23RD MAY, 2016
This weekend saw the start of the HP 30 Class Series, at the Royal Ocean Racing Club's Vice Admiral's Cup in Cowes.
The fleet comprising of six owners boat's, showed off their moves and reinforced the rationale of providing fast, high performance racing on a separate track to slower displacement IRC boats, which share the same rating bands. The result was an eight race series, with five out of the six boats achieving podium spots over the three days. A huge thank you must go to the owners, who have stepped up to support this new Class and to get it going. Thanks also to RORC Cowes for putting together a very enjoyable event.
On day one of the event, a fresh breeze of 15-20 knots and sizeable waves provided the fleet of six high performance sub 30ft racing yachts with perfect conditions for a fun filled day of racing consisting of two tight windward leeward courses and a round the buoys race to finish. The conditions tested the skill of all the crews as they screamed downwind on the plane, hitting the angles and grappling with some tricky gybes, but it was the Farr 280 Pandemonium who came out on top for the day with three podium places, including a bullet.
"Keeping the sails pointing at the sky certainly helped our cause!" laughed Pandemonium's Jamie Rankin. "The Farr 280 is very wet but super fast downwind and it was great to race with my sister Frankie. I know the colour scheme on the boat isn't exactly subtle but these boats are really enjoyable and today was the first time out in big breeze with a proper fleet. Ploughing through the waves, you really needed swimming goggles and some of the gybe on gybe action was hard work but just immense fun."
On the second day of racing the rain tried to dampen spirits, but a steady 15-20 knot breeze from the south ensured the crews, once again, had a great day on the water.
Thorkild Juncker’s Open 7.50 Cool Runnings blasted round the racecourse out in front whilst the two Farr 280’s had some good boat-on-boat battles planing downwind and jostling for position at the leeward marks.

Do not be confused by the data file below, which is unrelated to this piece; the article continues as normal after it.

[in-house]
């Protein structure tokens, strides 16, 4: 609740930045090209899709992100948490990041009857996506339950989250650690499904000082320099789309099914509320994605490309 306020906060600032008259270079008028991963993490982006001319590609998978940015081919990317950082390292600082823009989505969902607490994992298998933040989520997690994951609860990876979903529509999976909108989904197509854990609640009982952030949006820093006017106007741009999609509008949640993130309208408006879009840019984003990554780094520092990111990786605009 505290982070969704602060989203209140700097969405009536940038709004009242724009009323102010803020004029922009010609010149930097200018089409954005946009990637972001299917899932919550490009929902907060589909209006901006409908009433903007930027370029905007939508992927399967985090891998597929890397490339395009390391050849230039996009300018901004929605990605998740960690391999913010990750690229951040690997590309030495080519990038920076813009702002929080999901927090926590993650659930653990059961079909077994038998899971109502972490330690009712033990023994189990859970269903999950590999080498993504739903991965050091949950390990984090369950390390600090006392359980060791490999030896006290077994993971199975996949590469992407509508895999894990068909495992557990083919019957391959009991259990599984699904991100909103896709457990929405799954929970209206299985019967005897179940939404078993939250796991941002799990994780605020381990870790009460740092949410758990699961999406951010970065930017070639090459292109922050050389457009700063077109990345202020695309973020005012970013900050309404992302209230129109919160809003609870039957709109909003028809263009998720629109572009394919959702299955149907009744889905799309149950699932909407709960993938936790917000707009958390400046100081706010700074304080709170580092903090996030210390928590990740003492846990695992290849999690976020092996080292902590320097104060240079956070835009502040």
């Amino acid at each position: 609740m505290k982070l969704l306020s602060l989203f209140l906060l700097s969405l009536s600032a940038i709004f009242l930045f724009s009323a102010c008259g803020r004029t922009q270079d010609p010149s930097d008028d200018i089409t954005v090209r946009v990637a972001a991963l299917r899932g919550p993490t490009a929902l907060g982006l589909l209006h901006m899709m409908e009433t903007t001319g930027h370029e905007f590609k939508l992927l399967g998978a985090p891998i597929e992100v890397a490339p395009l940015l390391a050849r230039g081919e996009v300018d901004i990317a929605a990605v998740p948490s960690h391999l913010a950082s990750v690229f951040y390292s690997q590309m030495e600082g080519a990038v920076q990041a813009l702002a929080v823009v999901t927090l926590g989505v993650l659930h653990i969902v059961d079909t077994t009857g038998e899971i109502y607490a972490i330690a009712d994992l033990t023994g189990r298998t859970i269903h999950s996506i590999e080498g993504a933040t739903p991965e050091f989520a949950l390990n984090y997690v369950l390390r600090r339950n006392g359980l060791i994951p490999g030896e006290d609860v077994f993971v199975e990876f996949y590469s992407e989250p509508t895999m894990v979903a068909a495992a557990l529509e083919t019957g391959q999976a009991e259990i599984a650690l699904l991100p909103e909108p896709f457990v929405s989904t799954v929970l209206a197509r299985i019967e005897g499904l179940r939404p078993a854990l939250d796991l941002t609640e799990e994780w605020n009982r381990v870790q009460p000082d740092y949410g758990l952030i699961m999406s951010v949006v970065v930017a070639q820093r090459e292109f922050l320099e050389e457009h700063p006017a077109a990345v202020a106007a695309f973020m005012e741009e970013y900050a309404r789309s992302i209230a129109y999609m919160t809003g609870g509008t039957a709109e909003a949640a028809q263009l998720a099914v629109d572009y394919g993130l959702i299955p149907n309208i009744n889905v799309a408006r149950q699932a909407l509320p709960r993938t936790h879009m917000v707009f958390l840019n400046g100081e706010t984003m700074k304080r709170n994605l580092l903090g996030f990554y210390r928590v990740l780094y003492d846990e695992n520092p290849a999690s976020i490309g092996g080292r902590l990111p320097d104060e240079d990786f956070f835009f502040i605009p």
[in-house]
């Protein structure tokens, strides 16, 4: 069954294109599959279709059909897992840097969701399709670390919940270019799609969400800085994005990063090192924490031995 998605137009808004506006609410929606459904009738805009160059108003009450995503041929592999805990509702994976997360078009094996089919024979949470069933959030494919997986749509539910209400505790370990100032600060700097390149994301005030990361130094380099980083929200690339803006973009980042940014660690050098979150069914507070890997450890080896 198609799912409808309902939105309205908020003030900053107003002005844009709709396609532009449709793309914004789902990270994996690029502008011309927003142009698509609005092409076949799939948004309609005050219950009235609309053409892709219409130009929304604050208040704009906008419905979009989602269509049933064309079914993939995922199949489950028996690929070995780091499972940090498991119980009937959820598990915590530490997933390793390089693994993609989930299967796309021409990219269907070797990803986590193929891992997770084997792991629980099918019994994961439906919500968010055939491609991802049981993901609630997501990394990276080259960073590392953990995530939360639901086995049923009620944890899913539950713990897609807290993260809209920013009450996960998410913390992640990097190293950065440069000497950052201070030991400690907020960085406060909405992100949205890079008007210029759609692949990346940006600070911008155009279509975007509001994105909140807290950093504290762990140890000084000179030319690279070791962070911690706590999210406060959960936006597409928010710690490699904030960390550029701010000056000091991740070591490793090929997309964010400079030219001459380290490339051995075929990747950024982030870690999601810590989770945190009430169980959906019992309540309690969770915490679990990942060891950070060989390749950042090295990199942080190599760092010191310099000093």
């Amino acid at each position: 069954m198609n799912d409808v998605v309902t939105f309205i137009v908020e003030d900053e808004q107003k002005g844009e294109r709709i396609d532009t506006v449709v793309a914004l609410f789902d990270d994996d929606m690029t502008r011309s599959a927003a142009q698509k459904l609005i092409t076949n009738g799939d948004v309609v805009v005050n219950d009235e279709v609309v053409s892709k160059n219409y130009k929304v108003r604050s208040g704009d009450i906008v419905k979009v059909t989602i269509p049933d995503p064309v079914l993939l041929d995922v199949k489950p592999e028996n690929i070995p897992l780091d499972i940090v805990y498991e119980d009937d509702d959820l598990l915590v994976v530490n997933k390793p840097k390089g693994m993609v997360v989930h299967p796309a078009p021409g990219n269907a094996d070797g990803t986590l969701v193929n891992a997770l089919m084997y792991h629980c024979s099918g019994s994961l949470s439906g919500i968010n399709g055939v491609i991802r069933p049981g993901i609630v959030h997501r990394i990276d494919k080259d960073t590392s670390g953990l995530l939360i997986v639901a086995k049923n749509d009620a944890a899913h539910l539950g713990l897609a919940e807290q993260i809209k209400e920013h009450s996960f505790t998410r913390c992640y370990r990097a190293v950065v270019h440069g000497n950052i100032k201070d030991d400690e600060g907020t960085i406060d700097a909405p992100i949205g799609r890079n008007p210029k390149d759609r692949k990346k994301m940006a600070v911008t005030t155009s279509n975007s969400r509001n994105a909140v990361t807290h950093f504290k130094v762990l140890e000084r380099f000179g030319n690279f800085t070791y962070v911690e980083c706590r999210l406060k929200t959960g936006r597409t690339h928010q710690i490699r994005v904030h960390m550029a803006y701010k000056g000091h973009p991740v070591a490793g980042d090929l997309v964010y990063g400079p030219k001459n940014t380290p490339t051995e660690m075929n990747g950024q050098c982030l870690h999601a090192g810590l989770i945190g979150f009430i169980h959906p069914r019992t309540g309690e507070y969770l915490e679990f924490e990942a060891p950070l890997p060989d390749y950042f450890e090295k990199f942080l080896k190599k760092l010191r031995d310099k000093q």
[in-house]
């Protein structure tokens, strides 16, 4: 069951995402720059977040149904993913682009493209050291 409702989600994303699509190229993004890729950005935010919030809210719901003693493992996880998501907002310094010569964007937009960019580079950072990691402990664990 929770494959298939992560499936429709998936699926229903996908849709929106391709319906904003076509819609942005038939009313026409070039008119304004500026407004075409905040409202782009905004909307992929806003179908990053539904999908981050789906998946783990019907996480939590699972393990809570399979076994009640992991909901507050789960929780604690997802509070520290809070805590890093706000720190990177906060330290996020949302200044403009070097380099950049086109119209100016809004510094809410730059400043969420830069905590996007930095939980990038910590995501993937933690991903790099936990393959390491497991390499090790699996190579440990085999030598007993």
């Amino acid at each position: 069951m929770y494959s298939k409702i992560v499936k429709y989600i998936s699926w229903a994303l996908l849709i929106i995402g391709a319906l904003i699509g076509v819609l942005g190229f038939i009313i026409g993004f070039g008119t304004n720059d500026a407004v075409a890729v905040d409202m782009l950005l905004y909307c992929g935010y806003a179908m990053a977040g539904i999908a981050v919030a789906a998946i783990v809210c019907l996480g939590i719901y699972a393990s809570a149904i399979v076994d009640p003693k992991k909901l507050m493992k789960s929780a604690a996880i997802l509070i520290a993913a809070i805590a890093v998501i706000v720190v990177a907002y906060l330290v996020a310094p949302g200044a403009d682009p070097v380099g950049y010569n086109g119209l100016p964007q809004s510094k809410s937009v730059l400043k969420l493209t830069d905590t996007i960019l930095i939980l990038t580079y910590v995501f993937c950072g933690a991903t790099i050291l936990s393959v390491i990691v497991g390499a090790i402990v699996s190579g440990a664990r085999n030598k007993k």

Overall, however, it was Malcolm Wootton's Farr30, Pegasus’ day, with two bullets, but Lloyd Thornburg, and Co, took the lead overall, going into the last day, with Cool Runnings and Pandemonium tied in joint second place.
The weather on day three contrasted completely with the first two days, bright sunshine and a weak northerly breeze of 3-4 knots. The race committee chose to delay proceedings and wait for the westerley to fill in and after two hours of idle floating, setup two windward leeward courses, in reasonable breeze.
With all six HP30’s back on the race track, the boats enjoyed a good start, despite the flooding tide and were pretty even upwind to the first mark, with the Melges 32 and Farr30 rounding in first and second spots respectively.
Downwind, however it was to be Cool Running’s race, with the Open 7.5’s superlight displacement paying dividends on the superficially, extended leg, back against the tide, to take the ‘gun’.
In the last race of the day, Pandemonium ceded their podium spot to Malcolm Wootton and his team onboard Farr30 Pegasus by a mere 2 seconds. Cool Runnings came in first, to secure their second place spot, but the overall event went win, went to Lloyd Thornburg’s Farr280 - FOMO, who had done enough in the first two days, to fend off Thorkild Juncker and his team.
"It has been seriously good fun ripping downwind today, we wanted to try something different from the MOD 70 and we thought a traditional keel boat might not be exciting enough but this is a real blast" commented Lloyd Thornburg. "FOMO is a bit smaller than our MOD70, but the name stands for Fear Of Missing Out, and we hope to be racing the Farr 280 at lots of regattas this year, especially Cowes Week."
With round 1 of the HP30 Race Circuit now completed, attention turns to the IRC Nationals commencing 24 June where the HP30 Class will again be racing.
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